A divided Torrance County Commission voted to hold an August election for general obligation bonds of about $4 million.
The vote came toward the end of a contentious special meeting Monday called by commission chairman LeRoy Candelaria with only two agenda items, a discussion of a county ordinance governing solid waste and an action item on the bonds.
The meeting started out with a lengthy discussion of whether it had been properly called. Commissioner Julia DuCharme said that at its regular meeting the week before, the commission had instructed the county manager to set the work session during the next regular commission meeting.
She read from the state’s Open Meetings Act, first to protest the fact that an agenda not listing an executive session had been posted on the county’s website, but an agenda with an executive session was at the meeting. The county’s attorney Brandon Huss advised the commission to proceed without the executive session because of this.
DuCharme then challenged Candelaria’s authority to call the special meeting with a work session she said the commission had directed to another meeting. In that case, Huss said that because there had been no “action item” on the Feb. 24 meeting, that the commission had taken no formal action in directing the county manager to place the work session on the next regular meeting’s agenda. In legal terms, the commission only takes a formal action by a vote.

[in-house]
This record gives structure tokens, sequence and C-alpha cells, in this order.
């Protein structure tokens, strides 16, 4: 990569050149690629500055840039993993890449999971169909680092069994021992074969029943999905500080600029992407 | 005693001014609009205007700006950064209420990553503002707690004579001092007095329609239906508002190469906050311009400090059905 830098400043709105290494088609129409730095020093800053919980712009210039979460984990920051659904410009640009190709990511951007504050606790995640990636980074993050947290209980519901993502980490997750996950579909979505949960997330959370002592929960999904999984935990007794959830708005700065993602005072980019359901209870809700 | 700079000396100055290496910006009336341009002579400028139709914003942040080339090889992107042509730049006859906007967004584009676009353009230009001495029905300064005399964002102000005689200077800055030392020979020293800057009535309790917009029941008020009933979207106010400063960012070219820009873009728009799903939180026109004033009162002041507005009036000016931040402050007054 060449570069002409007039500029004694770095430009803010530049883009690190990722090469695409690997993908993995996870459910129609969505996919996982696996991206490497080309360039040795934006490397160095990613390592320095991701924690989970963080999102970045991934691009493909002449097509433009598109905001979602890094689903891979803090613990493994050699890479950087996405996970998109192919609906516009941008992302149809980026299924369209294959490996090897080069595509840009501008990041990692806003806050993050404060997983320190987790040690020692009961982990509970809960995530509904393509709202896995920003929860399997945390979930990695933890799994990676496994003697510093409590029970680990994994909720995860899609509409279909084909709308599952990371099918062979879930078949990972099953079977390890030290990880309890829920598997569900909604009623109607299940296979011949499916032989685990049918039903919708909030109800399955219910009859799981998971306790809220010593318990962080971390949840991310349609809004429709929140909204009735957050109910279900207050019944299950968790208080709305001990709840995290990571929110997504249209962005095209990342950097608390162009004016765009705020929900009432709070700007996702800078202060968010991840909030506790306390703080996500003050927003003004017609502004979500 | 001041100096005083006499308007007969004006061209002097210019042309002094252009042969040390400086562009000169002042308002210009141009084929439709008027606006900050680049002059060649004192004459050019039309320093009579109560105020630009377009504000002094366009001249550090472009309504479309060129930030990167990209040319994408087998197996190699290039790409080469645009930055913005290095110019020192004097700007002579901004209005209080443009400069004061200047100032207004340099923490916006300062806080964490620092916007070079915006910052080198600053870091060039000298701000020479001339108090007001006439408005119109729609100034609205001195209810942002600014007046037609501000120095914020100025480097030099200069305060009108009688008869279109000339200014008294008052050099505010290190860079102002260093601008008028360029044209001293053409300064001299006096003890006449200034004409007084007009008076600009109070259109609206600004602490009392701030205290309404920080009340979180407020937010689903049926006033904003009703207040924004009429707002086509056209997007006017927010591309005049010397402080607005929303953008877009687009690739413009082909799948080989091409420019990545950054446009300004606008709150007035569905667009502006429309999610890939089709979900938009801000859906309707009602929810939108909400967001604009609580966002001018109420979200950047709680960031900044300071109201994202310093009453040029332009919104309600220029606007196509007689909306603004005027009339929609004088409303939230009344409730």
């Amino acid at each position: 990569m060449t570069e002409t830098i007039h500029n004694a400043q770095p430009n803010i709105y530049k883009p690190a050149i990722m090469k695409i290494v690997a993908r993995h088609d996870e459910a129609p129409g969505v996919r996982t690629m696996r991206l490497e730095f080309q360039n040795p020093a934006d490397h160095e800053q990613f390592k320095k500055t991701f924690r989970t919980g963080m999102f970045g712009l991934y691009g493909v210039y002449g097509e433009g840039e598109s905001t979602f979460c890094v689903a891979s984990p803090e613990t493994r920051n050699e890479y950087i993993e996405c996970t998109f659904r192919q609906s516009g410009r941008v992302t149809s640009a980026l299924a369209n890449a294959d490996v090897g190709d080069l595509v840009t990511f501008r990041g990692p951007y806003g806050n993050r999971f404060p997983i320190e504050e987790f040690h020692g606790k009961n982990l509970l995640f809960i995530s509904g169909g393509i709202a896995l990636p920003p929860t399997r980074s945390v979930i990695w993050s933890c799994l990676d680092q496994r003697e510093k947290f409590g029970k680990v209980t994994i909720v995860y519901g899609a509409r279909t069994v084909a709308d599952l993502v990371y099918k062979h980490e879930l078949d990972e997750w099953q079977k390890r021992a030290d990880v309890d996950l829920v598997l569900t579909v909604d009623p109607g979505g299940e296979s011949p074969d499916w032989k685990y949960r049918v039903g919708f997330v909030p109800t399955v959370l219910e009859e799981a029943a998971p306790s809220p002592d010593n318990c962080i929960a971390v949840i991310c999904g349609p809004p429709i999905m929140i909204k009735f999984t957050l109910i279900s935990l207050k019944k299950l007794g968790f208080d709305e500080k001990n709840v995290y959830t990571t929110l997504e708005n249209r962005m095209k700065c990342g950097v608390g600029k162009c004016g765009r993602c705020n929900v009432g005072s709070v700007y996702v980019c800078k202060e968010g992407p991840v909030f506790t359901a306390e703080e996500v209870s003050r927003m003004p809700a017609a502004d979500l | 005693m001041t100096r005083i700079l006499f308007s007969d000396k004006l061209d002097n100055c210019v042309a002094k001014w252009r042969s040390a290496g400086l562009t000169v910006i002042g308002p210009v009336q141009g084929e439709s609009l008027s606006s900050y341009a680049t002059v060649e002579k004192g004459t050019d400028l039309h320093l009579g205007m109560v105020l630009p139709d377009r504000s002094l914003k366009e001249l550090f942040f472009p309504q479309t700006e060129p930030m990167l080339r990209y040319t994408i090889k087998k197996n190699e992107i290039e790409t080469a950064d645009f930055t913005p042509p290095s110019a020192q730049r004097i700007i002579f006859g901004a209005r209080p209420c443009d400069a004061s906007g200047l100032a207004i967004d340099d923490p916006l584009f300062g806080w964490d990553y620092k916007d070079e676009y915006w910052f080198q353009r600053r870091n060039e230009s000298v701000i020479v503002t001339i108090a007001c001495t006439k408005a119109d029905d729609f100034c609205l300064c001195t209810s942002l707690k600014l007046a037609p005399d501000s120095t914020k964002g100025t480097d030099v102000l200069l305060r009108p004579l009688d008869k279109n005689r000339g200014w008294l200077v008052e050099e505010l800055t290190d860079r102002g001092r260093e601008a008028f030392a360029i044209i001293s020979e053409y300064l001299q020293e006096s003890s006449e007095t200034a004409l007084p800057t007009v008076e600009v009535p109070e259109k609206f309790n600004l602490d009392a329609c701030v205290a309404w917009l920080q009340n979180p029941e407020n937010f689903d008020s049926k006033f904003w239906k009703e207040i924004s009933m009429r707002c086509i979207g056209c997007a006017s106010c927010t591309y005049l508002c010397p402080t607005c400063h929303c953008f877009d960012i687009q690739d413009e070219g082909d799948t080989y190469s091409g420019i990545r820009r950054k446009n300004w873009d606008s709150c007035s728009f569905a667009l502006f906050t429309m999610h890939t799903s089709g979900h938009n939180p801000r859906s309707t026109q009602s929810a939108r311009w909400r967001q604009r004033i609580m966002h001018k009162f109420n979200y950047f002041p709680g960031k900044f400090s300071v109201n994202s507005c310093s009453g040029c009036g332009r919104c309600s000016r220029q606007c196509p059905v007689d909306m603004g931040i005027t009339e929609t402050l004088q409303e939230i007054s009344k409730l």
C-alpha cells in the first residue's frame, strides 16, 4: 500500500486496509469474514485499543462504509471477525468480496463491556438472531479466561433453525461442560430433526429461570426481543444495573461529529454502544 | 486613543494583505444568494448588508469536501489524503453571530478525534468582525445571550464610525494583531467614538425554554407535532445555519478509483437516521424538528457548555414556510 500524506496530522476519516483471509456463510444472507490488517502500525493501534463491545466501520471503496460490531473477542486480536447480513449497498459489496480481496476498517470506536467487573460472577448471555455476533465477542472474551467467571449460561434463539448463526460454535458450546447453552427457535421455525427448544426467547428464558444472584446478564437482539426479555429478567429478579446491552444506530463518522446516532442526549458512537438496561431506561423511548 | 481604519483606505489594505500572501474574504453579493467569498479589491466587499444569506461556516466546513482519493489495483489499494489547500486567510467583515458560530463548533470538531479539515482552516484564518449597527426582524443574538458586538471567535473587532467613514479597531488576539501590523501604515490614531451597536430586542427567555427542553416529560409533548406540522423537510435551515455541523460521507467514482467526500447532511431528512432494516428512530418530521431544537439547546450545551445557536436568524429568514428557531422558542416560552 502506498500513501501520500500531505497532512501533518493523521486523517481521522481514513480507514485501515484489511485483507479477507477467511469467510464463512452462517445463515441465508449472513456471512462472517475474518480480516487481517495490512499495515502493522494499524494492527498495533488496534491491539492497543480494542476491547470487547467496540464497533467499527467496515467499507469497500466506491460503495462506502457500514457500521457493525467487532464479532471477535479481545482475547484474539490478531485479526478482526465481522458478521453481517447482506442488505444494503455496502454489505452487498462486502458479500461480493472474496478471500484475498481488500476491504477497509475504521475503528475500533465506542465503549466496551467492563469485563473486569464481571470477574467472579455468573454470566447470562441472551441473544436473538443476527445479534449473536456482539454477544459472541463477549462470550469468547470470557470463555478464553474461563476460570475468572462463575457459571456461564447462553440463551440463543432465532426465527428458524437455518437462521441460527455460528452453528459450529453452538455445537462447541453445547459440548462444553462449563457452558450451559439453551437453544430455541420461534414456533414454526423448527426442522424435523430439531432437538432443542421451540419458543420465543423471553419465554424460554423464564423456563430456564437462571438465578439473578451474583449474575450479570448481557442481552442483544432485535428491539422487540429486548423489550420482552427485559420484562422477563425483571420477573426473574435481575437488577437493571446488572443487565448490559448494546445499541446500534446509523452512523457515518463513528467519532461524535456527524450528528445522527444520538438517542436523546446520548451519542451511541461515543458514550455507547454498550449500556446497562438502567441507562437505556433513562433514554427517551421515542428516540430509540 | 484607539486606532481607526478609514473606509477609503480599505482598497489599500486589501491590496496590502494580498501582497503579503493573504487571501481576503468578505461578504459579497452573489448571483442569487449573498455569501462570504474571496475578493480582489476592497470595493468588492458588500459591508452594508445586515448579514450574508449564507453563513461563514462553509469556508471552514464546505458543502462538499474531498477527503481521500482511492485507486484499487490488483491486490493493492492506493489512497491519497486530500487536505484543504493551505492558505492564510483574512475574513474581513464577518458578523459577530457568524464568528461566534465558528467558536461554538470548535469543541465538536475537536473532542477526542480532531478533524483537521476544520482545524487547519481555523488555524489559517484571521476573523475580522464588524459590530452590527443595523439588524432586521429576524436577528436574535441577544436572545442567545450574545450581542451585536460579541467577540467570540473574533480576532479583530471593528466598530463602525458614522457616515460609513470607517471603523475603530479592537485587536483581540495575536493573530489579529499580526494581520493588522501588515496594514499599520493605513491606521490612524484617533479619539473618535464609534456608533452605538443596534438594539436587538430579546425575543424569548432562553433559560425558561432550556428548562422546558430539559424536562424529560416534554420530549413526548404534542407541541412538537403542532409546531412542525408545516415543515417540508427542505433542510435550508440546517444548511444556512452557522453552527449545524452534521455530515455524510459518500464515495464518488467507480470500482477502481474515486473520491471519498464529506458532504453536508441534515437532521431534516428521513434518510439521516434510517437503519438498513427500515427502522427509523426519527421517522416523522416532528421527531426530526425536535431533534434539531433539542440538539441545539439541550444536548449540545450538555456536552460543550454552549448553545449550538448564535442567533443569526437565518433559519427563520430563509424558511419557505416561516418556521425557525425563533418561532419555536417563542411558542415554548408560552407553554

After consulting the clerk’s notes from the previous meeting and the agenda, Huss concluded that Candelaria was within his authority as chairman of the commission to call a special meeting.
Commissioner Jim Frost said, “I think it’s important to hold this meeting.”
Huss said even if a formal decision had been made to put the work session on a regular meeting agenda, it would not preclude the chairman from setting a meeting.
The meeting then turned to a revision of its 1994 ordinance governing solid waste, which soon devolved into a fight.
County manager Joy Ansley is one of three people on a committee tasked by the commission with coming up with a draft of revisions. The other two members of the committee are Leanne Tapia, a former commissioner, and David Saline. The three represent Torrance County on the board of the Estancia Valley Solid Waste Authority.